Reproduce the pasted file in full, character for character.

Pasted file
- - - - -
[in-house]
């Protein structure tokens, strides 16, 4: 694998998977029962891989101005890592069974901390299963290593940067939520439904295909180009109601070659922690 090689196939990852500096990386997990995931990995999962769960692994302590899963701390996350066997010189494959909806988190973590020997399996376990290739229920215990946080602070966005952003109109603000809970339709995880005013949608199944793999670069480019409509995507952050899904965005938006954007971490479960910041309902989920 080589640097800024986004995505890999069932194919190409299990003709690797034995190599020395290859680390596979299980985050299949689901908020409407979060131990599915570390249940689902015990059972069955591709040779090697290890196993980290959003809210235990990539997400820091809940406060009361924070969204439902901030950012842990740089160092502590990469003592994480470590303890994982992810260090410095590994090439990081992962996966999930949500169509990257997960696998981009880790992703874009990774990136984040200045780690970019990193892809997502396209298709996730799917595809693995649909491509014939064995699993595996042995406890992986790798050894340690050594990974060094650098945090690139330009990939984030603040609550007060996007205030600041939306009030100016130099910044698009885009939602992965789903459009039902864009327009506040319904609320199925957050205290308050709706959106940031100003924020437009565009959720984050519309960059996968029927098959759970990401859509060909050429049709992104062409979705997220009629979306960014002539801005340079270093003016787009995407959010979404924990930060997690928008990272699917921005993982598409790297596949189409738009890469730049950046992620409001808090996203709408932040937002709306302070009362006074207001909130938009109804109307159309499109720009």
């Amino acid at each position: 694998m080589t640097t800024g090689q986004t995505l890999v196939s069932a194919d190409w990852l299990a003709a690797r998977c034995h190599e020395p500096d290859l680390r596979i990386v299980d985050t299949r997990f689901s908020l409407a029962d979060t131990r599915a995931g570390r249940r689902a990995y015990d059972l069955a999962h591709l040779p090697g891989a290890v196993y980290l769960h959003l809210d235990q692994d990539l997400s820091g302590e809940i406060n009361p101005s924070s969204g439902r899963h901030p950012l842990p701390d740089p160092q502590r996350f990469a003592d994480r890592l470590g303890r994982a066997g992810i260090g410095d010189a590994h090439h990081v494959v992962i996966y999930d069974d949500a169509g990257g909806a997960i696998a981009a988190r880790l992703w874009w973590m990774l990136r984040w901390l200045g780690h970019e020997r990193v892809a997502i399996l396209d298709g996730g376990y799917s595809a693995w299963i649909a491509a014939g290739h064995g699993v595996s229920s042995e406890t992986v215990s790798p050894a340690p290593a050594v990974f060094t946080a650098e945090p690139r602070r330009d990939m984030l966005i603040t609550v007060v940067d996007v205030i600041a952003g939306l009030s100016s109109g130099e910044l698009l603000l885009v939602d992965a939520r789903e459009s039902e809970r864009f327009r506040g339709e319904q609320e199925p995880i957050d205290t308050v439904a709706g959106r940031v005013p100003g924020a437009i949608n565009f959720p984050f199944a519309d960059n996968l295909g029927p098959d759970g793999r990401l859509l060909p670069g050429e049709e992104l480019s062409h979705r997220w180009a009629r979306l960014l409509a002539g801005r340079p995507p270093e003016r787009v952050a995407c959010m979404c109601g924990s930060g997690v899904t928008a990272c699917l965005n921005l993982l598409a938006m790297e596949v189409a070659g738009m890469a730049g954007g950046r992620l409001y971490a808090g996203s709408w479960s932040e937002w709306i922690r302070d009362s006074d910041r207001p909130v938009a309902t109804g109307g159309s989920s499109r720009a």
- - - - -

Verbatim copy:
[in-house]
């Protein structure tokens, strides 16, 4: 694998998977029962891989101005890592069974901390299963290593940067939520439904295909180009109601070659922690 090689196939990852500096990386997990995931990995999962769960692994302590899963701390996350066997010189494959909806988190973590020997399996376990290739229920215990946080602070966005952003109109603000809970339709995880005013949608199944793999670069480019409509995507952050899904965005938006954007971490479960910041309902989920 080589640097800024986004995505890999069932194919190409299990003709690797034995190599020395290859680390596979299980985050299949689901908020409407979060131990599915570390249940689902015990059972069955591709040779090697290890196993980290959003809210235990990539997400820091809940406060009361924070969204439902901030950012842990740089160092502590990469003592994480470590303890994982992810260090410095590994090439990081992962996966999930949500169509990257997960696998981009880790992703874009990774990136984040200045780690970019990193892809997502396209298709996730799917595809693995649909491509014939064995699993595996042995406890992986790798050894340690050594990974060094650098945090690139330009990939984030603040609550007060996007205030600041939306009030100016130099910044698009885009939602992965789903459009039902864009327009506040319904609320199925957050205290308050709706959106940031100003924020437009565009959720984050519309960059996968029927098959759970990401859509060909050429049709992104062409979705997220009629979306960014002539801005340079270093003016787009995407959010979404924990930060997690928008990272699917921005993982598409790297596949189409738009890469730049950046992620409001808090996203709408932040937002709306302070009362006074207001909130938009109804109307159309499109720009």
């Amino acid at each position: 694998m080589t640097t800024g090689q986004t995505l890999v196939s069932a194919d190409w990852l299990a003709a690797r998977c034995h190599e020395p500096d290859l680390r596979i990386v299980d985050t299949r997990f689901s908020l409407a029962d979060t131990r599915a995931g570390r249940r689902a990995y015990d059972l069955a999962h591709l040779p090697g891989a290890v196993y980290l769960h959003l809210d235990q692994d990539l997400s820091g302590e809940i406060n009361p101005s924070s969204g439902r899963h901030p950012l842990p701390d740089p160092q502590r996350f990469a003592d994480r890592l470590g303890r994982a066997g992810i260090g410095d010189a590994h090439h990081v494959v992962i996966y999930d069974d949500a169509g990257g909806a997960i696998a981009a988190r880790l992703w874009w973590m990774l990136r984040w901390l200045g780690h970019e020997r990193v892809a997502i399996l396209d298709g996730g376990y799917s595809a693995w299963i649909a491509a014939g290739h064995g699993v595996s229920s042995e406890t992986v215990s790798p050894a340690p290593a050594v990974f060094t946080a650098e945090p690139r602070r330009d990939m984030l966005i603040t609550v007060v940067d996007v205030i600041a952003g939306l009030s100016s109109g130099e910044l698009l603000l885009v939602d992965a939520r789903e459009s039902e809970r864009f327009r506040g339709e319904q609320e199925p995880i957050d205290t308050v439904a709706g959106r940031v005013p100003g924020a437009i949608n565009f959720p984050f199944a519309d960059n996968l295909g029927p098959d759970g793999r990401l859509l060909p670069g050429e049709e992104l480019s062409h979705r997220w180009a009629r979306l960014l409509a002539g801005r340079p995507p270093e003016r787009v952050a995407c959010m979404c109601g924990s930060g997690v899904t928008a990272c699917l965005n921005l993982l598409a938006m790297e596949v189409a070659g738009m890469a730049g954007g950046r992620l409001y971490a808090g996203s709408w479960s932040e937002w709306i922690r302070d009362s006074d910041r207001p909130v938009a309902t109804g109307g159309s989920s499109r720009a």